De Maastoren




OVG Projectonwikkeling B.V., Rotterdam






Offices, Public parking

Photos: Luuk Kramer, Jan Paul Mioulet, Mathieu van Ek, Rob Hoekstra

De Maastoren

With a height of 165m the Maastoren forms the apex of the Kop van Zuid district. The location is unique: on south bank of the Maas river where the Erasmus Bridge touches land, on an interchange of public transport and at an intersection of three roads. The two directions delimitating this plot define the contour of the office tower and its change of shape on the way up. The base of the building is a anthracite-coloured basalt plinth that rises from the water like a pier. The facades above the basalt base feature an aluminium skin, with the high tower’s colour changing from charcoal to silvery white as it ascends. The monochrome lower segment is in keeping with the adjacent row of buildings. A glass crystal-shaped volume that accommodates reception spaces lies on the waterfront at the base of the building. The central entrance on Laan op Zuid has a prominent folded glass porch. An ascending ramp through the centre of the lobby lends access to a ten-storey public car park on the second floor. From the thirteenth storey on, the actual office building begins with 17 floors in both towers. An additional 15 floors continue in the highest section, that ends in a 7 meter high board room on the 45th floor, with a panoramic view of the Maas River.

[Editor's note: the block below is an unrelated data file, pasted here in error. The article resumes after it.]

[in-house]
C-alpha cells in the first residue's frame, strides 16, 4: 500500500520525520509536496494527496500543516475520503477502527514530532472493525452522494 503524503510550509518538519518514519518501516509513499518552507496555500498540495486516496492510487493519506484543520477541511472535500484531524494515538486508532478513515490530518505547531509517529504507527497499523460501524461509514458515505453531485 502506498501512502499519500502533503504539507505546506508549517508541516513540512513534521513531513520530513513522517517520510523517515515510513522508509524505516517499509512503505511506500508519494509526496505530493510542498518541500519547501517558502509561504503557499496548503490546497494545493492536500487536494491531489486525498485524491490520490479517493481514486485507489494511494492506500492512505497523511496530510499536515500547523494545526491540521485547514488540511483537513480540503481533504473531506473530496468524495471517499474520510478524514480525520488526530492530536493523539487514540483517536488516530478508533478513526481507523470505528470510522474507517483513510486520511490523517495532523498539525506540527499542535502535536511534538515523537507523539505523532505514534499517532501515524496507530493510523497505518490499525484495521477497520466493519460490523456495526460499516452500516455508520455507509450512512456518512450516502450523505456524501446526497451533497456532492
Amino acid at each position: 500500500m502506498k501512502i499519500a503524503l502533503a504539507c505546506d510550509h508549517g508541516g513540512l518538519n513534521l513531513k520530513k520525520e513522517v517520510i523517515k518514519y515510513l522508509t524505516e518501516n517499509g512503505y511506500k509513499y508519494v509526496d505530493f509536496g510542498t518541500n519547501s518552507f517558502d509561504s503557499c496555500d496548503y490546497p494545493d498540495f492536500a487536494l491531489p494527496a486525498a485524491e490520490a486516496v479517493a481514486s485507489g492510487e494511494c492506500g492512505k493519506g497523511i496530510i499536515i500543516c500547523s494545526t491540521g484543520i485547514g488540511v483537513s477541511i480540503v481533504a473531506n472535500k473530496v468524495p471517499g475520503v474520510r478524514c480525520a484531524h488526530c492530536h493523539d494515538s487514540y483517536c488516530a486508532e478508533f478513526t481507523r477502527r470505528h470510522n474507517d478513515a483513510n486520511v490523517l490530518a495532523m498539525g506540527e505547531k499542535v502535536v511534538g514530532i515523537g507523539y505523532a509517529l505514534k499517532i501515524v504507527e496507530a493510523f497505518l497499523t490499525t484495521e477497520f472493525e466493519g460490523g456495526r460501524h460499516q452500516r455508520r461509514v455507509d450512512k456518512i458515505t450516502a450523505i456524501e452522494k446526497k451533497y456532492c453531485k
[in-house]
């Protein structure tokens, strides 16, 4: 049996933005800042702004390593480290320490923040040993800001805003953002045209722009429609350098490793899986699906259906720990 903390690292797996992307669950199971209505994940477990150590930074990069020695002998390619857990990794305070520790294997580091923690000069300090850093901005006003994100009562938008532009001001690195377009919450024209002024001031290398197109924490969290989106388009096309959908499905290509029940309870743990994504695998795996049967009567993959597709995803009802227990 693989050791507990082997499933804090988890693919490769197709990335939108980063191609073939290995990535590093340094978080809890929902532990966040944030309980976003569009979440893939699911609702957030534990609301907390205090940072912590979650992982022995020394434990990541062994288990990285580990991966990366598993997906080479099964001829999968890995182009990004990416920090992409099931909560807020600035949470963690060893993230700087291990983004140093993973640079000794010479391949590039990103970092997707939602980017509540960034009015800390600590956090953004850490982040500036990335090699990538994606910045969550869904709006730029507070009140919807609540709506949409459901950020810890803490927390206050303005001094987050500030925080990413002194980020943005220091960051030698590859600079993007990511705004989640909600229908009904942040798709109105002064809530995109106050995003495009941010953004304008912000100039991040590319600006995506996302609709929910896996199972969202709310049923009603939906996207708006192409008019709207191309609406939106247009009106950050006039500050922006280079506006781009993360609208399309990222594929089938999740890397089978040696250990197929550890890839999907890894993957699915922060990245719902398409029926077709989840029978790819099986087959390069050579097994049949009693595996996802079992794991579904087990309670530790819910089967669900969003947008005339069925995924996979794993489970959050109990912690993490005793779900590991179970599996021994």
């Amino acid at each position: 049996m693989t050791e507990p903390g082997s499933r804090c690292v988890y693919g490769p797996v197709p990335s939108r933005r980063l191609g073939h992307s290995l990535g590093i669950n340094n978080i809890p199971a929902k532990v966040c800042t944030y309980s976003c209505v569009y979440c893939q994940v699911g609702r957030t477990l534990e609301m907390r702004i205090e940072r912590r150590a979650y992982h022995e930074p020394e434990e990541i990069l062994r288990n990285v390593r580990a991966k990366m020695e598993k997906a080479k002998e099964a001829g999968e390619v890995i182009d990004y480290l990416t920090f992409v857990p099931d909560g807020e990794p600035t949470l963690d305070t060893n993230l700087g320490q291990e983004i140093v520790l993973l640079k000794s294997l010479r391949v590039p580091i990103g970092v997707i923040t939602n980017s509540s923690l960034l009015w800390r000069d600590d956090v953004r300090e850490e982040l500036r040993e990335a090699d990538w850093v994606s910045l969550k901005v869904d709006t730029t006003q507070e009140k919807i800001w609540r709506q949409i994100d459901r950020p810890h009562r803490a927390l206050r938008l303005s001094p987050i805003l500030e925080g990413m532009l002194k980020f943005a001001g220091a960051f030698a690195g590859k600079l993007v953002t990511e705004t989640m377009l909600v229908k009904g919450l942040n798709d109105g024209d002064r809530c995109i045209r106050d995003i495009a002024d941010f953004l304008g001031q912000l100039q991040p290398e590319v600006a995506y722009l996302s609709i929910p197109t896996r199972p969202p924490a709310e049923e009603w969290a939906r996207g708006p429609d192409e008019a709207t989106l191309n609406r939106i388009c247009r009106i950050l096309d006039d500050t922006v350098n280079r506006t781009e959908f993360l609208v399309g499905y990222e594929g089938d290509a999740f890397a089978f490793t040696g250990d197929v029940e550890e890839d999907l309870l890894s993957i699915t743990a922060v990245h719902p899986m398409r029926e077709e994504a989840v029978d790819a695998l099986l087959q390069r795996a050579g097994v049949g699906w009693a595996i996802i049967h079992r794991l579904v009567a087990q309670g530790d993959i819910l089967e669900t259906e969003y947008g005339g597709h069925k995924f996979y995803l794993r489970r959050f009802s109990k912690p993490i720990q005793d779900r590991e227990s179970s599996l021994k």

One of the many innovative features of the overall concept is the intelligent use of the proximity of the river Maas. Along with water circulated by ground source heat pumps (GSHPs), the river’s abundant water supply is sufficient to operate the buildings’ fire sprinklers and climate control systems. During the winter, the Maas Tower utilizes the water to heat the building. In summer, the system reverses itself to cooling by pulling heat from the building and storing it in the ground. Because of lingering after effects, the system is always ready for use, delivering cooling and heating services on demand – even in spring or fall. The imaginative and sustainable energy plan, particularly the utilization of thermal energy provided by the river Maas, was immediately noticed. The Maas Tower was awarded ‘De Vernufteling’, the most prestigious award available to Dutch engineers.

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